“Your father brings you into this world. Your Rabbi brings you into the world to come.” Mishna
It can happen to any of us. From the seasoned saint to the new-ish believer, we can hit a point where Jesus feels distant. I know He is my savior, but He died and rose again almost 2,000 years ago on the other side of the world from me. I know He is my Lord, but that makes me think of a King in a distant castle up on a throne while I’m out here in the kingdom trying to serve Him. Does it ever feel like there is something missing from this relationship? There is; it’s seeing Jesus Himself as your primary Mentor.
I played tennis as a kid. Every year when the Wimbledon tournament rolls around on TV I swear that I’m going to start playing again. I’ll let you know when that happens. When I started playing as a kid a family friend showed me the basics. A group of us kids played for fun. We were as good as a bunch of kids with no lessons could be. Our skills only took us so far.
Eventually I had the opportunity to have some lessons through the city’s Parks and Rec Department. The instructor was a guy named Rogé. He’s a whole other story unto himself. Rogé was different from other sports coaches I’d had in the past. I had some coaches whose idea of coaching amounted to screaming “Do better!” from the sideline.
But on the tennis court, Rogé showed me how to stand, how to move, how to swing the racket. Then he had me stand next to him, move with him around the court, swing the racket as he swung it. Next he stood by me, moved with me, and swung next to me. Towards the end Rogé was on the other side of the net, hitting the ball to me, making me run around the court to hit the ball well. All the while he offered encouragement as well as correction. At times he would make it easy and repetitive so that I could build good habits and muscle memory. At other times he would make it challenging so I could stretch myself and learn new skills. He was a good coach. He was a mentor.
When we read the stories of Moses and Joshua, Elijah and Elisha, Jesus and His disciples, we see similar mentoring relationships. Jesus was a Rabbi. Sometimes this is translated as “Master” or “Teacher.” Neither of those words really encapsulate the nature of the role Jesus played in the lives of His disciples. What was a Rabbi? What was a disciple?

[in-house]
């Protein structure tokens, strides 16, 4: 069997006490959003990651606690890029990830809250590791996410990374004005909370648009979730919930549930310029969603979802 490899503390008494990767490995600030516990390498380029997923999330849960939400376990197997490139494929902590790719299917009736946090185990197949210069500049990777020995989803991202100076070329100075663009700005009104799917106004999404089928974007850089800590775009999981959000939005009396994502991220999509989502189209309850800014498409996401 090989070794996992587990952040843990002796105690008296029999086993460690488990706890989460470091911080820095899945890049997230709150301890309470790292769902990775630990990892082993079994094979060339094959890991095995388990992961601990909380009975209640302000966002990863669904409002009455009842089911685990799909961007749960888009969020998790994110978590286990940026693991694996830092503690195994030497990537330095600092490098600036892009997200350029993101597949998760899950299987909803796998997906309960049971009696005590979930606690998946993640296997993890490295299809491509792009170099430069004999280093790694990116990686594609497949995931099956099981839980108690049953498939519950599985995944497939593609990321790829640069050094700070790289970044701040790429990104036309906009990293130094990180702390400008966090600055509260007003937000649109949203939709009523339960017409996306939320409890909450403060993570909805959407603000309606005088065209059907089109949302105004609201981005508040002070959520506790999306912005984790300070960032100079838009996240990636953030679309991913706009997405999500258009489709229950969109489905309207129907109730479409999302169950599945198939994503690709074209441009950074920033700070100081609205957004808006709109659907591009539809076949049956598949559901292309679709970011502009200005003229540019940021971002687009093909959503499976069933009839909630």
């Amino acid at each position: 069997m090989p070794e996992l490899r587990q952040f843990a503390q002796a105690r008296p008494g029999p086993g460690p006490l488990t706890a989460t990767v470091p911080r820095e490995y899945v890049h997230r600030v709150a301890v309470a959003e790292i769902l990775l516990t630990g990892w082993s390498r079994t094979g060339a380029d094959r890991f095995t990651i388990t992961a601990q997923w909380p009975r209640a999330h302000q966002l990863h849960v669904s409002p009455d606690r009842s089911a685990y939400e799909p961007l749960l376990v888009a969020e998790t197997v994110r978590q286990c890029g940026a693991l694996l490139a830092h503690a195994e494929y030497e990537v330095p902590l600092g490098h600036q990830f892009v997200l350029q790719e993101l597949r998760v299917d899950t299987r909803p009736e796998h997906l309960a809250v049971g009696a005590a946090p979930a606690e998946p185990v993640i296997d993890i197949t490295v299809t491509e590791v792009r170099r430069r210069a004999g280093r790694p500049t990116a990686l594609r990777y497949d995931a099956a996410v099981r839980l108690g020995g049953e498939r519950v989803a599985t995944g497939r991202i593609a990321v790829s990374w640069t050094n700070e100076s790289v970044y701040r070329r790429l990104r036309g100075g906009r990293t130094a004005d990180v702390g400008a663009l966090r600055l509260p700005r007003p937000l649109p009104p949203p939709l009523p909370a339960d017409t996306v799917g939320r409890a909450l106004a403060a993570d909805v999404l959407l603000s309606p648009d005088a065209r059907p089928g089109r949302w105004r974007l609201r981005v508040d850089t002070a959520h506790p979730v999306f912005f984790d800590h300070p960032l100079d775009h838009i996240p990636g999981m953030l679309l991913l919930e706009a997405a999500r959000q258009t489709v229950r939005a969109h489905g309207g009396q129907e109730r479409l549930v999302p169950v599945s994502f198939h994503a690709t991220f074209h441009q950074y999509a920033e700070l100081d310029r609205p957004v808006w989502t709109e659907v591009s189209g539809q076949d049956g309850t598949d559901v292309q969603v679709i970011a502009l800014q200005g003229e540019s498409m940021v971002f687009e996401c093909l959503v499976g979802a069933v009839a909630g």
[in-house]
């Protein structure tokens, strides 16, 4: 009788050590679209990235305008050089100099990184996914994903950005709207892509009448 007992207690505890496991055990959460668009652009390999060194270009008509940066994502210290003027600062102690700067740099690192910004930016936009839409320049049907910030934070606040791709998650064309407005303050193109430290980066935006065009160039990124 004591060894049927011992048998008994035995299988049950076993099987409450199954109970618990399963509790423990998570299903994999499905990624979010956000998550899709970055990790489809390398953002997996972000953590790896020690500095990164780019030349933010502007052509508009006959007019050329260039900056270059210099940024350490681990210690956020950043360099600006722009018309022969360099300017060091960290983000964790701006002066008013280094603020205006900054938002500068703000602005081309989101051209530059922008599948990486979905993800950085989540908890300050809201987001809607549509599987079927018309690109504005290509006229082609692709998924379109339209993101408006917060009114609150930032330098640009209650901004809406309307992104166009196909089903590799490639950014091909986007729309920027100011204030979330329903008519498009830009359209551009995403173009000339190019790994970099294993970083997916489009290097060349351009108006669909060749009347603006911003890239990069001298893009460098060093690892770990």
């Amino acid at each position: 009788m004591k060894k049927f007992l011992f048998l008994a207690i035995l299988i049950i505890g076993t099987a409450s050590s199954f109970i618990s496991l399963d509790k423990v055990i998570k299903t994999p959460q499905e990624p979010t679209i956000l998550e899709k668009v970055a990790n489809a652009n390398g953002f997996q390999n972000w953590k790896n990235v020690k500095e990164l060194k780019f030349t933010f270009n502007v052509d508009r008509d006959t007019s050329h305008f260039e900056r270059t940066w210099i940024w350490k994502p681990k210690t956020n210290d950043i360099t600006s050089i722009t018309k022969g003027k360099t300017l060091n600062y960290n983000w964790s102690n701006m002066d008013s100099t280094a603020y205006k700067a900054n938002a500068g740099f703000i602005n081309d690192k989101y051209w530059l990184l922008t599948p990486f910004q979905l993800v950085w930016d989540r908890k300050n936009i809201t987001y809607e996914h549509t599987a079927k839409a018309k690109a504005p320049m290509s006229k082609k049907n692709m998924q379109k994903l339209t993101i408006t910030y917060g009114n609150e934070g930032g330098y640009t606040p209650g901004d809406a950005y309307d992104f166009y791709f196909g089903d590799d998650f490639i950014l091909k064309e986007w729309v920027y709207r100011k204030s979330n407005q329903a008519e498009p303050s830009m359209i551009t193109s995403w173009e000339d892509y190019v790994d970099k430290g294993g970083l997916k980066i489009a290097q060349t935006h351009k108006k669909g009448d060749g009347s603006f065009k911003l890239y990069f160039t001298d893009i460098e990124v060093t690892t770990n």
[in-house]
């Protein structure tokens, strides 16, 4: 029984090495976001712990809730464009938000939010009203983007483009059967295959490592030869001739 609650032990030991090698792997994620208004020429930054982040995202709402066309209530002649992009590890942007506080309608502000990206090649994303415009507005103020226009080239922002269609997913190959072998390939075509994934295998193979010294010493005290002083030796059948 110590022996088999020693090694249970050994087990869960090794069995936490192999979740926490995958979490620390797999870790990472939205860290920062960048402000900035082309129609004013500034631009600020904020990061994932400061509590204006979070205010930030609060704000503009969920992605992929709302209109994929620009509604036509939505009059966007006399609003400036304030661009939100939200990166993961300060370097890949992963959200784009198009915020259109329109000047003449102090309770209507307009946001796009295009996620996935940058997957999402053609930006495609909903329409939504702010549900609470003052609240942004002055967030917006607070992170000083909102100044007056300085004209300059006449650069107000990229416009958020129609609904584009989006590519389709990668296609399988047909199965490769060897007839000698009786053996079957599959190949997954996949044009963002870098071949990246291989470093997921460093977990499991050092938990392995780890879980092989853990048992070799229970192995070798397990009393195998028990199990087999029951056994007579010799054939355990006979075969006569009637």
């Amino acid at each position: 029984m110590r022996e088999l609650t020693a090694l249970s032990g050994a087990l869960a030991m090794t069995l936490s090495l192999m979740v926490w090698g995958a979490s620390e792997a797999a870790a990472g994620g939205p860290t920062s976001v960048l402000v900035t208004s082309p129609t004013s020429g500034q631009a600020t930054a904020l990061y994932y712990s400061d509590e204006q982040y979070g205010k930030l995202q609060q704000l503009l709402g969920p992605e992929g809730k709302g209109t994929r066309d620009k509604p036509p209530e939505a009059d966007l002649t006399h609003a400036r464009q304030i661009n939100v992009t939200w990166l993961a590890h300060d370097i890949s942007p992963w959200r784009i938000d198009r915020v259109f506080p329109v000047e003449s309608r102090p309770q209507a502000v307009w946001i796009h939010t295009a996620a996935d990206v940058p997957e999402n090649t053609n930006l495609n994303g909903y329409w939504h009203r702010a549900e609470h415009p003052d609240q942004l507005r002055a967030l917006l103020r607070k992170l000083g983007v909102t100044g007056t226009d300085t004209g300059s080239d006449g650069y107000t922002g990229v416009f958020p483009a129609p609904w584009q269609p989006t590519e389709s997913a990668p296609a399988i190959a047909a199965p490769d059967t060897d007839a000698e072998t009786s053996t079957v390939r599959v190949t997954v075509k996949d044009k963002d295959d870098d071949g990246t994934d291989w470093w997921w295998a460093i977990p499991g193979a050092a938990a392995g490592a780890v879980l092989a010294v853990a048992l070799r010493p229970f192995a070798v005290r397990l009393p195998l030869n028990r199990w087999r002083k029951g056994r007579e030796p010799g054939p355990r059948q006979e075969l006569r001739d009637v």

- In the first century, when a young person succeeded educationally and reached a certain age, they had the option to approach a Rabbi and ask to be his disciple. This is interesting in light of Jesus words to His disciples in John 15:16, “You did not choose me, I chose you.”
- If one was accepted as a disciple, it meant leaving home and living a life dedicated to becoming a copy of the Rabbi. Not just learning what the Rabbi had to teach, but eating the way he ate, walking the way he walked, thinking the way he thought.
- The Rabbi’s goal was to replicate himself in the lives of his disciples. Not just teaching, but demonstrating and passing along.
I love these quotes from the Mishna about the relationship between Rabbi and disciple.
- “If a man’s father and a Rabbi are both taken captive, a disciple should ransom his Rabbi first.”
- “If a man’s father and Rabbi are each carrying a heavy load, the disciple should help his Rabbi first.”
- “If a disciple is taken captive into exile, the Rabbi should go with him.”
- “Your father brings you into this world. Your Rabbi brings you into the world to come.”
Jesus was Savior, Lord, but also mentor to His disciples. While Jesus is our savior who died for us individually back then in Jerusalem, and while we can feel and experience that salvation daily, He is also our mentor with whom we can live and walk today. While Jesus is the Lord and King over the universe and our lives individually, He is also our mentor with whom we can build His Kingdom side by side.